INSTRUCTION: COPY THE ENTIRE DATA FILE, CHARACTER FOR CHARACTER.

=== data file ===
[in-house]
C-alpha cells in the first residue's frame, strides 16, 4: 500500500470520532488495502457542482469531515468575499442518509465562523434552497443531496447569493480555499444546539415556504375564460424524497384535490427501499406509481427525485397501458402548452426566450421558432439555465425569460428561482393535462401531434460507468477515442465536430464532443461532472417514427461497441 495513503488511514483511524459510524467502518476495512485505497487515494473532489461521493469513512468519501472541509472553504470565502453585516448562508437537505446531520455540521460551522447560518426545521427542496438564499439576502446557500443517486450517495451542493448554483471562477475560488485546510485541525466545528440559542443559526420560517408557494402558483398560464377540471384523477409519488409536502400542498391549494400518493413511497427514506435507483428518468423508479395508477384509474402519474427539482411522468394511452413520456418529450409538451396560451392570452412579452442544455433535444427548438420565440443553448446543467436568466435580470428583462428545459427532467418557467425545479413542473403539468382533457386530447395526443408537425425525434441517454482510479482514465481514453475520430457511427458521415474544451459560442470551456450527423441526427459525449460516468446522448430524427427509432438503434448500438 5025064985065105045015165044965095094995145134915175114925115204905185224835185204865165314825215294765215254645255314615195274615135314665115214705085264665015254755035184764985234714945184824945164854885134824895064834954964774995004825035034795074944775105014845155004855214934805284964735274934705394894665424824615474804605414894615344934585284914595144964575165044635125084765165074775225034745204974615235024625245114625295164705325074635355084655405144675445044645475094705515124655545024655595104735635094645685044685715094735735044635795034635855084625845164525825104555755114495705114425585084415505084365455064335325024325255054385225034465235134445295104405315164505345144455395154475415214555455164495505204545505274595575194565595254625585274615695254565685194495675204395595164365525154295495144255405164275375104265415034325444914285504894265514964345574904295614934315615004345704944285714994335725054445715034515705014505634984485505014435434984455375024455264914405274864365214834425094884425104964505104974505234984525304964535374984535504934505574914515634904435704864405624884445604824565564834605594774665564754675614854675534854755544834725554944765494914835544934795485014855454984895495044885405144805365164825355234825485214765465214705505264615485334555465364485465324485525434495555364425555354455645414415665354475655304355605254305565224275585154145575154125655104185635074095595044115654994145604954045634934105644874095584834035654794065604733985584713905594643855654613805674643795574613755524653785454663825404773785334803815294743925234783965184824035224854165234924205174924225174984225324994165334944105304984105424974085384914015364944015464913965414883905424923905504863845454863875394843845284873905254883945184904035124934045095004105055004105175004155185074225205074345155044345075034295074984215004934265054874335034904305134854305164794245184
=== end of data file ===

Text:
[in-house]
C-alpha cells in the first residue's frame, strides 16, 4: 500500500470520532488495502457542482469531515468575499442518509465562523434552497443531496447569493480555499444546539415556504375564460424524497384535490427501499406509481427525485397501458402548452426566450421558432439555465425569460428561482393535462401531434460507468477515442465536430464532443461532472417514427461497441 495513503488511514483511524459510524467502518476495512485505497487515494473532489461521493469513512468519501472541509472553504470565502453585516448562508437537505446531520455540521460551522447560518426545521427542496438564499439576502446557500443517486450517495451542493448554483471562477475560488485546510485541525466545528440559542443559526420560517408557494402558483398560464377540471384523477409519488409536502400542498391549494400518493413511497427514506435507483428518468423508479395508477384509474402519474427539482411522468394511452413520456418529450409538451396560451392570452412579452442544455433535444427548438420565440443553448446543467436568466435580470428583462428545459427532467418557467425545479413542473403539468382533457386530447395526443408537425425525434441517454482510479482514465481514453475520430457511427458521415474544451459560442470551456450527423441526427459525449460516468446522448430524427427509432438503434448500438 5025064985065105045015165044965095094995145134915175114925115204905185224835185204865165314825215294765215254645255314615195274615135314665115214705085264665015254755035184764985234714945184824945164854885134824895064834954964774995004825035034795074944775105014845155004855214934805284964735274934705394894665424824615474804605414894615344934585284914595144964575165044635125084765165074775225034745204974615235024625245114625295164705325074635355084655405144675445044645475094705515124655545024655595104735635094645685044685715094735735044635795034635855084625845164525825104555755114495705114425585084415505084365455064335325024325255054385225034465235134445295104405315164505345144455395154475415214555455164495505204545505274595575194565595254625585274615695254565685194495675204395595164365525154295495144255405164275375104265415034325444914285504894265514964345574904295614934315615004345704944285714994335725054445715034515705014505634984485505014435434984455375024455264914405274864365214834425094884425104964505104974505234984525304964535374984535504934505574914515634904435704864405624884445604824565564834605594774665564754675614854675534854755544834725554944765494914835544934795485014855454984895495044885405144805365164825355234825485214765465214705505264615485334555465364485465324485525434495555364425555354455645414415665354475655304355605254305565224275585154145575154125655104185635074095595044115654994145604954045634934105644874095584834035654794065604733985584713905594643855654613805674643795574613755524653785454663825404773785334803815294743925234783965184824035224854165234924205174924225174984225324994165334944105304984105424974085384914015364944015464913965414883905424923905504863845454863875394843845284873905254883945184904035124934045095004105055004105175004155185074225205074345155044345075034295074984215004934265054874335034904305134854305164794245184